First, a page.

inputStream = java.io.FileInputStream(file);
resourceBundle = java.util.PropertyResourceBundle(inputStream);
xlatedString = char(resourceBundle.getString(label));
catch %#ok<CTCH>
%ignore any read errors and use '???'
end

strings_de.properties

language=Sprache
english=Englisch
french=Französisch
german=Deutsch
canoe=Kanu
children=Kinder
peppers=Paprikas


The Java ResourceBundle mechanism comes with the ability to automatically select the right file based upon the locale information and filename. To take advantage of that, we’d have to discuss how MATLAB and the ClassLoader interact…a topic for a different post.

Thanks to smart people at Google, you can get live translation to/from nearly any language. For this version of the GUI, I’ve added Spanish, Finnish, Filipino, and Turkish to the menu for almost no extra work. All the strings are translated live through Google’s translation API. I won’t interpret their Terms of Service for you, but if you do decide to use their services, play nice: it’s a great service they’re giving away for free.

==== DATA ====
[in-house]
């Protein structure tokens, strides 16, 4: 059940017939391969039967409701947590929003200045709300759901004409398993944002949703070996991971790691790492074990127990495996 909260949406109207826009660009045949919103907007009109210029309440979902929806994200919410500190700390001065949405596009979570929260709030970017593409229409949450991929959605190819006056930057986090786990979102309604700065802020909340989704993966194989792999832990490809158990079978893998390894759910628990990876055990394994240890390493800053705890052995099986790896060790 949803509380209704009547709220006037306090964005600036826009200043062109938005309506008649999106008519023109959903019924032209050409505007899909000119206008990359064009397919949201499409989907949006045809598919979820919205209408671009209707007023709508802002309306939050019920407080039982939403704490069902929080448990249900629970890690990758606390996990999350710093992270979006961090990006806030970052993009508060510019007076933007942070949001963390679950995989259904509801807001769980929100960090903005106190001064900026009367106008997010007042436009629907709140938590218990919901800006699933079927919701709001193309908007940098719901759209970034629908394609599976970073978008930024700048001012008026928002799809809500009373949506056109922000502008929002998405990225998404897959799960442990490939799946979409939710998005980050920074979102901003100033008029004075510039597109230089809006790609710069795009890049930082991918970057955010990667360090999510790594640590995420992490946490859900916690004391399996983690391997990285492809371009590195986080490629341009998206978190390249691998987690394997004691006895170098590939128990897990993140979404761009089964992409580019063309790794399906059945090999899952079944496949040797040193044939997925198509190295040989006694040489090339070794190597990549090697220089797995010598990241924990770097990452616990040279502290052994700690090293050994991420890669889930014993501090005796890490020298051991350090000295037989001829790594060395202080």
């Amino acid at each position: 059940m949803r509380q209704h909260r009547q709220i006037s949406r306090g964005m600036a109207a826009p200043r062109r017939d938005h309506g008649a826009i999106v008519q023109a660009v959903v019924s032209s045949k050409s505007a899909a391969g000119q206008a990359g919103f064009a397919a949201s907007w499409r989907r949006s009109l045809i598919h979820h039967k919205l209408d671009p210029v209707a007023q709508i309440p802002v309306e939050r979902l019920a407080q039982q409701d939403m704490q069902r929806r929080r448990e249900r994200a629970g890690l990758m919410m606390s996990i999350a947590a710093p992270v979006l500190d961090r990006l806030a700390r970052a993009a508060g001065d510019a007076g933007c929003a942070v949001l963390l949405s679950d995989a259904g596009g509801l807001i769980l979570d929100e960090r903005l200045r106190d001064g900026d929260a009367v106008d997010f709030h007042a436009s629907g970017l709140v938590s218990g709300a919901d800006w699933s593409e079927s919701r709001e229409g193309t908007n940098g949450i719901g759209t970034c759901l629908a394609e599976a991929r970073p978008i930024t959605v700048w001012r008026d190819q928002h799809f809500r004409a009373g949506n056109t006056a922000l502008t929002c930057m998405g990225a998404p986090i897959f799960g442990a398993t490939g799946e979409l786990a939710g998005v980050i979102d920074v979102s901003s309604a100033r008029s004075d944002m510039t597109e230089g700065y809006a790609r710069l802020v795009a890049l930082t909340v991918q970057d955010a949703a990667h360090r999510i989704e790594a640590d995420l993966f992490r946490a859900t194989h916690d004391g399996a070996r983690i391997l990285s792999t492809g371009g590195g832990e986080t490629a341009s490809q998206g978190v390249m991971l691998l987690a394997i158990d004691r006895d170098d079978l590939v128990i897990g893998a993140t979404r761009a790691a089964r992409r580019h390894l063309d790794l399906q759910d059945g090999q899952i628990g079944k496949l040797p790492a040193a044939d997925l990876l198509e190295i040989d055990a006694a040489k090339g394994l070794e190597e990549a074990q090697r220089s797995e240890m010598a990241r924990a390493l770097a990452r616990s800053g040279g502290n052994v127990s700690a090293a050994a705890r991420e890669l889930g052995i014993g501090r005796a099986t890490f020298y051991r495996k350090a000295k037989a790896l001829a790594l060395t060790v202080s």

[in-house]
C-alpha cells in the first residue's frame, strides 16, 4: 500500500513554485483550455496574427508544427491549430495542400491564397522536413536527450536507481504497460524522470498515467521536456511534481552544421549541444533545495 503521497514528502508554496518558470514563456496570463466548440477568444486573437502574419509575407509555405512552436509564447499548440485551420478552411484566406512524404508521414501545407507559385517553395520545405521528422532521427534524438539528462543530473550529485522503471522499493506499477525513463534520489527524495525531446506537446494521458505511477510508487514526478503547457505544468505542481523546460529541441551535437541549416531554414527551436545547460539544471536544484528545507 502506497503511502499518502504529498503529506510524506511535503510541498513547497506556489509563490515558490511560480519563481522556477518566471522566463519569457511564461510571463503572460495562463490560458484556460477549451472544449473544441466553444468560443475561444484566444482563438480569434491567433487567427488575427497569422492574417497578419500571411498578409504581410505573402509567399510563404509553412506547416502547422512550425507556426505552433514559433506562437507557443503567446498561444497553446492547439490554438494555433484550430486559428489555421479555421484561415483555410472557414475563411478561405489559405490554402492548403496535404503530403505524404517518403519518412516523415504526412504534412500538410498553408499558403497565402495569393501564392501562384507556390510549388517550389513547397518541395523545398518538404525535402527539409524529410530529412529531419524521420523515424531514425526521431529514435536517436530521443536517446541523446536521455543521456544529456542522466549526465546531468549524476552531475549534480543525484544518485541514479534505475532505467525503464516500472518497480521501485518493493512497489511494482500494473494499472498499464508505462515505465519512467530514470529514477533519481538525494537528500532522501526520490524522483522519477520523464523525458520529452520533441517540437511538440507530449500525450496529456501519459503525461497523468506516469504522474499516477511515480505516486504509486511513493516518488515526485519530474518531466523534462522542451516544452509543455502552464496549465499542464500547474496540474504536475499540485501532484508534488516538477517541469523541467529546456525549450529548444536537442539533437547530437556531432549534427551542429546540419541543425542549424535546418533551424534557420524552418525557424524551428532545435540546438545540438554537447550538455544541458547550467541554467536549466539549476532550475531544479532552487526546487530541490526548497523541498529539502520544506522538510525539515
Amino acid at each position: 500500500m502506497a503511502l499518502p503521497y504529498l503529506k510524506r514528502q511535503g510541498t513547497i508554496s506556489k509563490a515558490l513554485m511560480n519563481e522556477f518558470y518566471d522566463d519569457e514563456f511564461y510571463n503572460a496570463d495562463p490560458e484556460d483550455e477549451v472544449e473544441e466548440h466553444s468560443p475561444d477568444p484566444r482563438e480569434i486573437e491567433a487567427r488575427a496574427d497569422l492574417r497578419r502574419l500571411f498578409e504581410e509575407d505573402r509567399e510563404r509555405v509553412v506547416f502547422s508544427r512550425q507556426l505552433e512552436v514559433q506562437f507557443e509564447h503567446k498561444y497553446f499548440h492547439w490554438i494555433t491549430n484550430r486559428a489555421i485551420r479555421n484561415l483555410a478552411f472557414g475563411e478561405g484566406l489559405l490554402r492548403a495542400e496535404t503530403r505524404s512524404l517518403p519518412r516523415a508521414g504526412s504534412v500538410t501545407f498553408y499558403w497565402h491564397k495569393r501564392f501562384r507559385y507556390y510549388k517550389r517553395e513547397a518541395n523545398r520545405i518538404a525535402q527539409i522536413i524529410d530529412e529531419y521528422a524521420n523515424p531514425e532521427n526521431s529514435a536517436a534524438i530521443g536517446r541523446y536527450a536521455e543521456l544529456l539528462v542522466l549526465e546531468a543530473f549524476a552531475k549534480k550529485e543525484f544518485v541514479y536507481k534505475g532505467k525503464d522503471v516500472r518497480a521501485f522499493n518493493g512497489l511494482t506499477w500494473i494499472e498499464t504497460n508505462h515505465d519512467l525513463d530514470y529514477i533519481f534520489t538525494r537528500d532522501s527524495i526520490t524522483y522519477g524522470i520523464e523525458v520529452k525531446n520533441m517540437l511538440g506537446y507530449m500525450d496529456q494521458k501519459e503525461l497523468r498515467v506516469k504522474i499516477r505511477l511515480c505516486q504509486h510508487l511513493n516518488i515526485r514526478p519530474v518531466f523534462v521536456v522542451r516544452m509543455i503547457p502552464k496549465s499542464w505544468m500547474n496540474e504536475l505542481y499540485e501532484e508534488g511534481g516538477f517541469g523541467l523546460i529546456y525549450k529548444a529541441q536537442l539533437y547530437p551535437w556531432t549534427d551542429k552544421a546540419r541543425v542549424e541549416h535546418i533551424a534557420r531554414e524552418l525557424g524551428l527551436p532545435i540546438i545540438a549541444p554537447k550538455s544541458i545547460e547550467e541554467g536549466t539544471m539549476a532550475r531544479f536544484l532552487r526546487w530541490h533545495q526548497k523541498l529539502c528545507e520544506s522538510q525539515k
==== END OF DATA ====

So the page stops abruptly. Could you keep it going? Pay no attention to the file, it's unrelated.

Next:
getLabel.m

function xlatedString = getLabel(lang, label)
xlatedString = '???';
try
%'en' (English) is the base language
pattern = '(?<="translatedText":")(.+?)(?=")';
xlatedString = regexp(page,pattern,'match','once');
catch %#ok<CTCH>
%ignore any read errors and use '???'
end

To make this nicer, I should probably look up the stored English strings instead of using my object labels for the translation (i.e. this doesn’t work for a phrase and doesn’t do the correct capitalization). Also, this code can be cleaned up a little using François Glineur’s JSON Parser from the MATLAB file exchange.